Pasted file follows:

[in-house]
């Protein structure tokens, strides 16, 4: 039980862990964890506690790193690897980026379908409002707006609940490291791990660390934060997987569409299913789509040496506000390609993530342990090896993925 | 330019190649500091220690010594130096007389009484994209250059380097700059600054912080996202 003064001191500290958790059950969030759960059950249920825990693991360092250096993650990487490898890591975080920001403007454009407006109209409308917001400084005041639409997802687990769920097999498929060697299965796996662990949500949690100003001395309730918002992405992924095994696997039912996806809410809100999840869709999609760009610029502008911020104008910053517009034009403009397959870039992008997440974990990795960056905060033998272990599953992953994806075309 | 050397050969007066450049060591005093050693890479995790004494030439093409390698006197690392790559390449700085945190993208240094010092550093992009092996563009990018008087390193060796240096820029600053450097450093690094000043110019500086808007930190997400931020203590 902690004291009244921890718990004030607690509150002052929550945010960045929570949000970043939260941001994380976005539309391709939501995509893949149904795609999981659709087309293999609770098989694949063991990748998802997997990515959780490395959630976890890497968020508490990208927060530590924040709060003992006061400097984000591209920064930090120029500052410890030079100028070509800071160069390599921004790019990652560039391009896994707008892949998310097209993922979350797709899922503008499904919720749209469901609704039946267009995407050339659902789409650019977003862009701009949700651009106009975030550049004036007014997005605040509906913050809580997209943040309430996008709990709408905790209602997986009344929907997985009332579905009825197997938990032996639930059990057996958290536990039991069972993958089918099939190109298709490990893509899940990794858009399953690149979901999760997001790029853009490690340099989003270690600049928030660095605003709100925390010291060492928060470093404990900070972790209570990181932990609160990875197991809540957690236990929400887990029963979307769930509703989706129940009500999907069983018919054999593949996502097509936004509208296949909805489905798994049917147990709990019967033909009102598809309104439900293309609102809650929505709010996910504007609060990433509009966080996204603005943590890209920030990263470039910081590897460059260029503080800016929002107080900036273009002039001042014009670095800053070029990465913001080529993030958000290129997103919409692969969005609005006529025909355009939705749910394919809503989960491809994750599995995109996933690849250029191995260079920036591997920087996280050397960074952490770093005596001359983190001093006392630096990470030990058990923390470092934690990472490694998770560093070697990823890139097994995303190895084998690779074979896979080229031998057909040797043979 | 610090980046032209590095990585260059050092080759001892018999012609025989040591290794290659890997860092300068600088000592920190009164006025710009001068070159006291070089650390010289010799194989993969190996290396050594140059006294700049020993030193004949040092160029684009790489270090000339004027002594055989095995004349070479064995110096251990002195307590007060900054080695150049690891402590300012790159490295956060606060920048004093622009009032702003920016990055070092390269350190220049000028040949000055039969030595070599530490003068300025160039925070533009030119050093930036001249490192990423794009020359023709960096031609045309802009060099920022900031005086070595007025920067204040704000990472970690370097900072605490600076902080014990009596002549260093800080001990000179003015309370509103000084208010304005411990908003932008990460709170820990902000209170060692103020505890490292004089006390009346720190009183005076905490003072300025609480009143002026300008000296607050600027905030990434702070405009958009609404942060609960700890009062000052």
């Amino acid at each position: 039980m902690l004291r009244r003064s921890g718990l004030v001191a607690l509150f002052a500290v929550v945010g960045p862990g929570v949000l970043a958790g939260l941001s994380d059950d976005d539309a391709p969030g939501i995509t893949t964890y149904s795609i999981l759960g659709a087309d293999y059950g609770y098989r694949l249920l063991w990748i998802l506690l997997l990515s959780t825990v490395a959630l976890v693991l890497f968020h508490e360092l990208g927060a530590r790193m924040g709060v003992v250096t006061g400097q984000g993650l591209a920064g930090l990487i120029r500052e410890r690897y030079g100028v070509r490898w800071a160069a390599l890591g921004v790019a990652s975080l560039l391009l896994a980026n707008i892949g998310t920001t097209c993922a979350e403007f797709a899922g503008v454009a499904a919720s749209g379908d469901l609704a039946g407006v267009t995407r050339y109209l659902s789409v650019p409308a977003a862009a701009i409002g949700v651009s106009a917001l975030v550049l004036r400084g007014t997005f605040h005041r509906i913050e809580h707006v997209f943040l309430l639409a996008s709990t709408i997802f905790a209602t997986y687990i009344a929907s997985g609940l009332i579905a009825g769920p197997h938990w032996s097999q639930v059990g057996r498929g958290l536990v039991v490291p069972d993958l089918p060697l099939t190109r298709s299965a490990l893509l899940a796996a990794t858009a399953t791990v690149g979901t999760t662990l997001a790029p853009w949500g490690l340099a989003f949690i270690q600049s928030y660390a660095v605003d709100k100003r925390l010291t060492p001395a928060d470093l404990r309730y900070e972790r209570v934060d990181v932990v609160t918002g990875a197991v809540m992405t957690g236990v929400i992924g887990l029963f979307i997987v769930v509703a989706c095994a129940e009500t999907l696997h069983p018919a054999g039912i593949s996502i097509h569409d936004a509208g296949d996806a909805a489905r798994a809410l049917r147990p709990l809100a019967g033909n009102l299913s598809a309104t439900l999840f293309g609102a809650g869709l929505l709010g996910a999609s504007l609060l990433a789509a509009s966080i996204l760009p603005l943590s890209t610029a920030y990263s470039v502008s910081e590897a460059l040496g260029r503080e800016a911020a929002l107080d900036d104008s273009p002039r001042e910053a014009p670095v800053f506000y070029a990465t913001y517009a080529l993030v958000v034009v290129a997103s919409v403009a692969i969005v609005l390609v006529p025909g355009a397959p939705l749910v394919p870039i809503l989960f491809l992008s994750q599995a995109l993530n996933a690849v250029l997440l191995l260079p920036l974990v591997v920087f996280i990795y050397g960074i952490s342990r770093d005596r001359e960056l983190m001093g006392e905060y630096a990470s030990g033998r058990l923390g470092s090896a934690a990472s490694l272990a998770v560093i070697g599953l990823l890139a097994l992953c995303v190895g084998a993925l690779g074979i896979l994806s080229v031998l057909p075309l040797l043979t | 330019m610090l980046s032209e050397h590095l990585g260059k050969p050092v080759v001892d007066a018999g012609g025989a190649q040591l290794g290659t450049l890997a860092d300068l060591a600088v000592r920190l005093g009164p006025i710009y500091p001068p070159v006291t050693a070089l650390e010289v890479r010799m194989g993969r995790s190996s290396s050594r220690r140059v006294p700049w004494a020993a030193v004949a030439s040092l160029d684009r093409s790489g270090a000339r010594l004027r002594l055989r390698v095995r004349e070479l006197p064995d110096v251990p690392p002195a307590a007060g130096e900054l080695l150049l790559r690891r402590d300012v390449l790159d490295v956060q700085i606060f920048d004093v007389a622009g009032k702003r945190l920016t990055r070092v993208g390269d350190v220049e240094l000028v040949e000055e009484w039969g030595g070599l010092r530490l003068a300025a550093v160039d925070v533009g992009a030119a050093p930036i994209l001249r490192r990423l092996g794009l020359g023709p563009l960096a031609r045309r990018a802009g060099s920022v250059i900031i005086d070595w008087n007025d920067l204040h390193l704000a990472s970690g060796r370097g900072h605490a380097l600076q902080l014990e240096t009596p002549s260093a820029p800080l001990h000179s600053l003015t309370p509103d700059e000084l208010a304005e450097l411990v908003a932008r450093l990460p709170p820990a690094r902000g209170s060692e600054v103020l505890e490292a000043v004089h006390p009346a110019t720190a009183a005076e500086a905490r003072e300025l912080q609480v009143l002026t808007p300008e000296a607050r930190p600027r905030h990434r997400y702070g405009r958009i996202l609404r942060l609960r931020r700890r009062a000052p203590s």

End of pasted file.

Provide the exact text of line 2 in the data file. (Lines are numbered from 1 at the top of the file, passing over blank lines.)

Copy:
């Protein structure tokens, strides 16, 4: 039980862990964890506690790193690897980026379908409002707006609940490291791990660390934060997987569409299913789509040496506000390609993530342990090896993925 | 330019190649500091220690010594130096007389009484994209250059380097700059600054912080996202 003064001191500290958790059950969030759960059950249920825990693991360092250096993650990487490898890591975080920001403007454009407006109209409308917001400084005041639409997802687990769920097999498929060697299965796996662990949500949690100003001395309730918002992405992924095994696997039912996806809410809100999840869709999609760009610029502008911020104008910053517009034009403009397959870039992008997440974990990795960056905060033998272990599953992953994806075309 | 050397050969007066450049060591005093050693890479995790004494030439093409390698006197690392790559390449700085945190993208240094010092550093992009092996563009990018008087390193060796240096820029600053450097450093690094000043110019500086808007930190997400931020203590 902690004291009244921890718990004030607690509150002052929550945010960045929570949000970043939260941001994380976005539309391709939501995509893949149904795609999981659709087309293999609770098989694949063991990748998802997997990515959780490395959630976890890497968020508490990208927060530590924040709060003992006061400097984000591209920064930090120029500052410890030079100028070509800071160069390599921004790019990652560039391009896994707008892949998310097209993922979350797709899922503008499904919720749209469901609704039946267009995407050339659902789409650019977003862009701009949700651009106009975030550049004036007014997005605040509906913050809580997209943040309430996008709990709408905790209602997986009344929907997985009332579905009825197997938990032996639930059990057996958290536990039991069972993958089918099939190109298709490990893509899940990794858009399953690149979901999760997001790029853009490690340099989003270690600049928030660095605003709100925390010291060492928060470093404990900070972790209570990181932990609160990875197991809540957690236990929400887990029963979307769930509703989706129940009500999907069983018919054999593949996502097509936004509208296949909805489905798994049917147990709990019967033909009102598809309104439900293309609102809650929505709010996910504007609060990433509009966080996204603005943590890209920030990263470039910081590897460059260029503080800016929002107080900036273009002039001042014009670095800053070029990465913001080529993030958000290129997103919409692969969005609005006529025909355009939705749910394919809503989960491809994750599995995109996933690849250029191995260079920036591997920087996280050397960074952490770093005596001359983190001093006392630096990470030990058990923390470092934690990472490694998770560093070697990823890139097994995303190895084998690779074979896979080229031998057909040797043979 | 610090980046032209590095990585260059050092080759001892018999012609025989040591290794290659890997860092300068600088000592920190009164006025710009001068070159006291070089650390010289010799194989993969190996290396050594140059006294700049020993030193004949040092160029684009790489270090000339004027002594055989095995004349070479064995110096251990002195307590007060900054080695150049690891402590300012790159490295956060606060920048004093622009009032702003920016990055070092390269350190220049000028040949000055039969030595070599530490003068300025160039925070533009030119050093930036001249490192990423794009020359023709960096031609045309802009060099920022900031005086070595007025920067204040704000990472970690370097900072605490600076902080014990009596002549260093800080001990000179003015309370509103000084208010304005411990908003932008990460709170820990902000209170060692103020505890490292004089006390009346720190009183005076905490003072300025609480009143002026300008000296607050600027905030990434702070405009958009609404942060609960700890009062000052």